It was awkward to walk with flippers on my feet, but I stumbled my way aboard the little speedboat that would take us to shark-infested waters and then monitor us while we were swimming with the fishies and, hopefully, avoiding getting attacked. According to River, we could get close enough to the sharks to take pictures of them, which explained the water-proof camera he'd gone out and bought and was now hooking around his neck.
I was not-so-secretly hoping that he'd snap a picture and piss off a shark, ending our little thrill-seeking expedition early.
I shook my head at myself. I'd been having such negative thoughts all day, and that wasn't entirely like me. Not even when it involved River. I guess running into Daniel had left a dark stain on my mood, and I didn't appreciate the fact that my past mistakes were bleeding over into my present. Maybe this diving trip would work to shift my thoughts away from the darkness of the past. I glanced over at River, who was nearly peeing his pants from excitement.
Maybe there would be some bright sides to this idiotic idea of his.
When we were far enough out from the shore and in an area above a coral reef, we were given instructions and safety precautions for our dive. I'd been diving before, so it wasn't difficult for me to remember how to breathe properly with the scuba equipment. When we were deemed ready, River and I sat on the edge of the boat, flippers brushing over the water.
"Ready for this?" River's eyes danced gleefully behind his goggles, and I resisted the urge to roll my eyes. Most women would kill to be in my place with this man, but that was just because they didn't know what kind of idiot he really was.
"You're going to owe me."
He waved it off. "Fine, fine. We can do something you want tomorrow and call it even."
I looked back down at the water. "You better have taken out plenty of insurance on this, pal."
I didn't receive a response. Instead, River grabbed my hand and dragged us both into the water.
Since he'd caught me by surprise, I hadn't prepared myself to breathe properly, so I sputtered for a few seconds before catching my breath and breathing in the oxygen from the supply on my back. River was already swimming happily through a school of colorful fish that was passing by, and he shot me a thumbs up. I responded by slashing a hand across my throat and pointing at him, eyes narrowed.
The jerk just shrugged and swam away, gesturing for me to follow. Grudgingly, I did.
It took me a few minutes, but the beauty of the coral reef won out over my annoyance with my husband. There were dozens of species of fish, all more colorful than the next, and none of them seemed overly bothered by the fact that we were swimming in their midst. I reached out a hand and cupped one as it scuttled by me. It seemed confused for a second before it wiggled off my hand and swam away.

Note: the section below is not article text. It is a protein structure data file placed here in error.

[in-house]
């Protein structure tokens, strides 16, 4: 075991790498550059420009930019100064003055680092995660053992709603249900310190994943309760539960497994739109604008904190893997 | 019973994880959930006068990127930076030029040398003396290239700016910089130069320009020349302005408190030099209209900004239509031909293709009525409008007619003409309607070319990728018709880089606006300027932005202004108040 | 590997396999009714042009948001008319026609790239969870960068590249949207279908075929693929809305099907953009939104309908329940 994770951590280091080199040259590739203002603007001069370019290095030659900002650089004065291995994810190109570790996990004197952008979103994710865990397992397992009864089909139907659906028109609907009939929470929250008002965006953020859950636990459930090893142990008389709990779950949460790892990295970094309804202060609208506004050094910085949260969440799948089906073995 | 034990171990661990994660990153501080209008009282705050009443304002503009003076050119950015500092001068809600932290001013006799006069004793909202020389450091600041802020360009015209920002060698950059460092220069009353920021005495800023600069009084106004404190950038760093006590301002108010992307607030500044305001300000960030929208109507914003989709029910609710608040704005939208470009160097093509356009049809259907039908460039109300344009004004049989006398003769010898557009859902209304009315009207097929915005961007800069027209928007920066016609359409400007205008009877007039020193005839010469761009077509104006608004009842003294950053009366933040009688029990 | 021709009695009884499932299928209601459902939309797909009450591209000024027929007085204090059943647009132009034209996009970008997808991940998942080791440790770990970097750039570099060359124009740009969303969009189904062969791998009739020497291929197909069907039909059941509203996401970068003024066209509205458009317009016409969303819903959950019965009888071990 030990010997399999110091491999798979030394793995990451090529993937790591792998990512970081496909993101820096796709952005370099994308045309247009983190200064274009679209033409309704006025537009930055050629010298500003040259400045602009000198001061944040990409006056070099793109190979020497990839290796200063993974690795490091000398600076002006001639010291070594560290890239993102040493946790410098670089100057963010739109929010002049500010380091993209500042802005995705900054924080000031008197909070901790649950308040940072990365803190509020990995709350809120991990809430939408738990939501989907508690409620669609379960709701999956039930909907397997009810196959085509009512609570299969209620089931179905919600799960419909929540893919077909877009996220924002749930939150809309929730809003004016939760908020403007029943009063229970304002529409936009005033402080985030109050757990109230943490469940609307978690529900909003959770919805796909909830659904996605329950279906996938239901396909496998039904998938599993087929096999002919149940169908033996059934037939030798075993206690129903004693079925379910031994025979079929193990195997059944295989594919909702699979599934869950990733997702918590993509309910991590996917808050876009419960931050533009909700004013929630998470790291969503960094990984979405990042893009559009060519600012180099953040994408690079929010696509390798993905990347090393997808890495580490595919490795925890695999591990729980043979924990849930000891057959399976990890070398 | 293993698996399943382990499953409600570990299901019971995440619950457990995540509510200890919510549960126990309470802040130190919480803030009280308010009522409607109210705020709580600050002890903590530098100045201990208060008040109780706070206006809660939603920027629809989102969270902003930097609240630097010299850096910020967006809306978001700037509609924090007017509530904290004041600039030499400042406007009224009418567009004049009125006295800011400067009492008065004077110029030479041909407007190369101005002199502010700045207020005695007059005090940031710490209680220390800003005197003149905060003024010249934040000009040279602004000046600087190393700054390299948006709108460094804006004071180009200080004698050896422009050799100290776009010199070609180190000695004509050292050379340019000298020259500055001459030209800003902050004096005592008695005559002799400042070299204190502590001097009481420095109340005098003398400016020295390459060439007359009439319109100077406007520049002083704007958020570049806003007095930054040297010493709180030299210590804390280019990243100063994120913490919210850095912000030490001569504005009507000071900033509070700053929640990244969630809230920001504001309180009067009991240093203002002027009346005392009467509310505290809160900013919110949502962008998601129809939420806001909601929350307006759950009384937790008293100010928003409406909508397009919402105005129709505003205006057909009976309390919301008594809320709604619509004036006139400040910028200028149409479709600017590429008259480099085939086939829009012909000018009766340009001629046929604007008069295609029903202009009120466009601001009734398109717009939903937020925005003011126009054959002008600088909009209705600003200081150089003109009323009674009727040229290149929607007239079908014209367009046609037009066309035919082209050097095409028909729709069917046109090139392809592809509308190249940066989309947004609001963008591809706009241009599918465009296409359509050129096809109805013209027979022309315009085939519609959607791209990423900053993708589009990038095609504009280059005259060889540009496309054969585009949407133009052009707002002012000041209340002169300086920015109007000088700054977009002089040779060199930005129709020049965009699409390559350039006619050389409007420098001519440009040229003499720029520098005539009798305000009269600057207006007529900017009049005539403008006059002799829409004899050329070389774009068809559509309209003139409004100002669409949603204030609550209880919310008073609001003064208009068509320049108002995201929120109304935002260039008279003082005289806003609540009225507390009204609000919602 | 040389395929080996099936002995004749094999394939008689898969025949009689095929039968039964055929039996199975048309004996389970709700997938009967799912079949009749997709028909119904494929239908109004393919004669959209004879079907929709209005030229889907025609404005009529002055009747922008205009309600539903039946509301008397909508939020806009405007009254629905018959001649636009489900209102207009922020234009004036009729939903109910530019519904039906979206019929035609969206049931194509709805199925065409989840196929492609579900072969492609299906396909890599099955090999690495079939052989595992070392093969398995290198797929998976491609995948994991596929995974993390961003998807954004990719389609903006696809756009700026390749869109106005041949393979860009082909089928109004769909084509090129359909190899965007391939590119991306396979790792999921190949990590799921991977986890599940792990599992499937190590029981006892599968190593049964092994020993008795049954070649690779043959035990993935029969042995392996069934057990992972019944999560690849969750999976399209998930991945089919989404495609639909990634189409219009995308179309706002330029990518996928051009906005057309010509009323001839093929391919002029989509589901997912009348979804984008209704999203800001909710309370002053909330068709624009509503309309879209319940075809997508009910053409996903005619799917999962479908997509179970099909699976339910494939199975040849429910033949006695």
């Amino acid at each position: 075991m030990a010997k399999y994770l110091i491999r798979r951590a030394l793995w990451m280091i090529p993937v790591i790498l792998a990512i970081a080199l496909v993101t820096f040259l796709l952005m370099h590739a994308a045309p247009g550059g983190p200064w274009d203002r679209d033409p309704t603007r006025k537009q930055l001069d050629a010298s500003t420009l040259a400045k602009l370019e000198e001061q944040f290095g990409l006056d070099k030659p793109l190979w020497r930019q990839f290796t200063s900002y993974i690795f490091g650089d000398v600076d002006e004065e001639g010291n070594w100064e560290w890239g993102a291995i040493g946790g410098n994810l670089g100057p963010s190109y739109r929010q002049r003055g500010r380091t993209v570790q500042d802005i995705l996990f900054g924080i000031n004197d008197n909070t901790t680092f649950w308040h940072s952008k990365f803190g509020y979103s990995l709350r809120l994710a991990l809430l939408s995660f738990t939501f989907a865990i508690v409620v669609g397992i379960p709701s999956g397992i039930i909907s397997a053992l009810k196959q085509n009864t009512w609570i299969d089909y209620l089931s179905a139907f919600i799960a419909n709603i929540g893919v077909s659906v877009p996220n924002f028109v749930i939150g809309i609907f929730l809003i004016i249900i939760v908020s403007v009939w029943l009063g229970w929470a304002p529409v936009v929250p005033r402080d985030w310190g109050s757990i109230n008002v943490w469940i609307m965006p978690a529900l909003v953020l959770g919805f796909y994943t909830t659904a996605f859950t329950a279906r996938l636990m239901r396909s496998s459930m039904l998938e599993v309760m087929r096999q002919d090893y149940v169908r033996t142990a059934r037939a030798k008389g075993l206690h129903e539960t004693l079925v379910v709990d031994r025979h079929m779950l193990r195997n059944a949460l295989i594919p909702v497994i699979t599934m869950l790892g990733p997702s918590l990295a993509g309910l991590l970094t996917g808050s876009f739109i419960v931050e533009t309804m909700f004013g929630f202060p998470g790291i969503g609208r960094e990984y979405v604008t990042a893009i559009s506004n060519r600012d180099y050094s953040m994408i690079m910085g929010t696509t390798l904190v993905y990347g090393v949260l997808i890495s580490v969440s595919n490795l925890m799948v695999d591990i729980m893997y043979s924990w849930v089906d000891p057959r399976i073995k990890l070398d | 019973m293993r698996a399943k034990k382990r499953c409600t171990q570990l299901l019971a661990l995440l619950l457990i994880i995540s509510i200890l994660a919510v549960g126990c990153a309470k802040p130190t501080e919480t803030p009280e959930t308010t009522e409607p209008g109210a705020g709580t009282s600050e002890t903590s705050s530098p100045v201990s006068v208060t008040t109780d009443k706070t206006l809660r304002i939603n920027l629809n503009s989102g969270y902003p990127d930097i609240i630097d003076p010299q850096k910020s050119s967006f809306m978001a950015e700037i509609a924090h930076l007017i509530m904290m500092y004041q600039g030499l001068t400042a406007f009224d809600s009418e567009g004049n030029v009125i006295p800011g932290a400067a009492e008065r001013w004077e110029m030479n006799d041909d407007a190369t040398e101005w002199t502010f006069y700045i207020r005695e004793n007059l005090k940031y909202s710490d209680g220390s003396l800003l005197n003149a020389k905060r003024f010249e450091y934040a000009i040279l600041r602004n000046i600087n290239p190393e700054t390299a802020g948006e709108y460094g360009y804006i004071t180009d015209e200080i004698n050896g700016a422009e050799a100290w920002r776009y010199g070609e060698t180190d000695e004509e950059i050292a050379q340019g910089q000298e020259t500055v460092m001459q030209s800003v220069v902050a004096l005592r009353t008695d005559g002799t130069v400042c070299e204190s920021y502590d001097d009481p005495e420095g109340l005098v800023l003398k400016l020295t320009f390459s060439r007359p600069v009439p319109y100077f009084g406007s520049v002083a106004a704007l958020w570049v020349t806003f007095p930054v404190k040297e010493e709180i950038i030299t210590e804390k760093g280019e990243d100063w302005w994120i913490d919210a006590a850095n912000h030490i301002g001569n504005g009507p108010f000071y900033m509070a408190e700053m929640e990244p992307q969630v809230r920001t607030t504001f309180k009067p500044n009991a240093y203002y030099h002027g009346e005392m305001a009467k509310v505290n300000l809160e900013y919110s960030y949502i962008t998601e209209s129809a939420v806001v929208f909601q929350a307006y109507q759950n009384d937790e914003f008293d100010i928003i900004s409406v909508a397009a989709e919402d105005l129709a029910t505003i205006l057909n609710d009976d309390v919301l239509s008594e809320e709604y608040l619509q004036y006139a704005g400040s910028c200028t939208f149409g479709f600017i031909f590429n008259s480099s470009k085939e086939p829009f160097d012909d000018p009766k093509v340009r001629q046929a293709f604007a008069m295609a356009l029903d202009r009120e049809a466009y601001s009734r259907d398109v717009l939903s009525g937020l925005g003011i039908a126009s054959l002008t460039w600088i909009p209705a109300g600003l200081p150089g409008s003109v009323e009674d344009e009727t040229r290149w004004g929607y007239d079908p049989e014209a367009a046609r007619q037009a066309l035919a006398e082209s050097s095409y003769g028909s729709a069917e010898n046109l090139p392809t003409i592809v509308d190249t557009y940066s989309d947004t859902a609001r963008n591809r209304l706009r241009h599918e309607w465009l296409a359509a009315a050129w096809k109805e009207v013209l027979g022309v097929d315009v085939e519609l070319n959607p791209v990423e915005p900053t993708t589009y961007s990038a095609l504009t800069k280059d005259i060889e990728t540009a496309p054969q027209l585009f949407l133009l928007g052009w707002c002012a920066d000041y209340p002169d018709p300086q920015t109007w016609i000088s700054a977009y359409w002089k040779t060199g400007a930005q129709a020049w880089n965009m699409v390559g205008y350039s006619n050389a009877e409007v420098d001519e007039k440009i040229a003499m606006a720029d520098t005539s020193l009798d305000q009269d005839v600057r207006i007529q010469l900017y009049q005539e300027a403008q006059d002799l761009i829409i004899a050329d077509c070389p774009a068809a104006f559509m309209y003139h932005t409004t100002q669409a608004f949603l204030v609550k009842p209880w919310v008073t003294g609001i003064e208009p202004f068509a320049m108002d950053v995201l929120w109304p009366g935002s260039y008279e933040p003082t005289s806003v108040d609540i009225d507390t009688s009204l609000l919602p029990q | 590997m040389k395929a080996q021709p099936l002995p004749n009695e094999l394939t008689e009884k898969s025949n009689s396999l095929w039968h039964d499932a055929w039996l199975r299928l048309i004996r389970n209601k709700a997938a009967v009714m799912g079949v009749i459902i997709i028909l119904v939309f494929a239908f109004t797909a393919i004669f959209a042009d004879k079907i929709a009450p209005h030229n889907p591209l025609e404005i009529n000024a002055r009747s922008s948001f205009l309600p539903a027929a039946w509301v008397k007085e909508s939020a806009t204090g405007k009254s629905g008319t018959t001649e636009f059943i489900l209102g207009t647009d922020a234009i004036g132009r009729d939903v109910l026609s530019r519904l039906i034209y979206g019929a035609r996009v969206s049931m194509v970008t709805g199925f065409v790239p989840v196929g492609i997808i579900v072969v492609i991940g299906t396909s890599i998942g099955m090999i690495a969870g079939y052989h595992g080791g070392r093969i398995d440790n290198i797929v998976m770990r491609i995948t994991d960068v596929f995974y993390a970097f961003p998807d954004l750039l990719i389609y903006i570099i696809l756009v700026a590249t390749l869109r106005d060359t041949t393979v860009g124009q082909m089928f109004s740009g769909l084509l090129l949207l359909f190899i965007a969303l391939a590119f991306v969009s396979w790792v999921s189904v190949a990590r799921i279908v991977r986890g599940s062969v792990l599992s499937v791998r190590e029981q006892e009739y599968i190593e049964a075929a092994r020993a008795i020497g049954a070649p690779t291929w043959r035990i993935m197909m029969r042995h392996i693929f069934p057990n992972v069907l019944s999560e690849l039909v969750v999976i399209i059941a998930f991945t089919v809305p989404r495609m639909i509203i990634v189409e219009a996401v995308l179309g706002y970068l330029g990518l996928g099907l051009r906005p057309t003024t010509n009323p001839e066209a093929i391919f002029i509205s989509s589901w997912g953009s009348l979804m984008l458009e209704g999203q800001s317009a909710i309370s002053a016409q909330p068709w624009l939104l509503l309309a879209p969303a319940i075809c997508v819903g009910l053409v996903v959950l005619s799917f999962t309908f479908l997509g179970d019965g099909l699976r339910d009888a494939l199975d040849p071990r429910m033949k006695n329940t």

Fun, I thought, grinning around the mouthpiece. River caught my eye and wiggled his brows. I ignored him. He'd probably be singing, "I told you so!" for the rest of the trip.
We'd been down there for about fifteen minutes when the first shark swam silently by, its dark shadow being the only thing alerting us to its presence. River scrambled to get a picture, while I tried to make myself as small and still as possible. I didn't care if these sharks supposedly weren't as aggressive as in other parts of the world. They still had sharp teeth and could rip me to pieces, right?
Over the next several minutes, I stuck close to River's side as six more sharks of various kinds threaded through the waters we were in. I recognized a hammerhead but wasn't really sure what the others were. River just snapped picture after picture, seemingly in heaven.
What was the deal with men and danger anyway? It must be a testosterone thing, I mused.
Our two hours underwater were coming to an end soon, and, when a few minutes had passed without a shark sighting, I drifted away from River to examine the reef and its assortment of underwater plants, which were pretty cool. My hand brushed over a feathery purple plant and grinned when tiny fish scattered out of its leaves. I'd never seen fish smaller than goldfish before, and I could reluctantly admit—to myself, not to River—that this had been a fun idea. The water was gorgeous and clear, and the wildlife under the sea was not to be missed.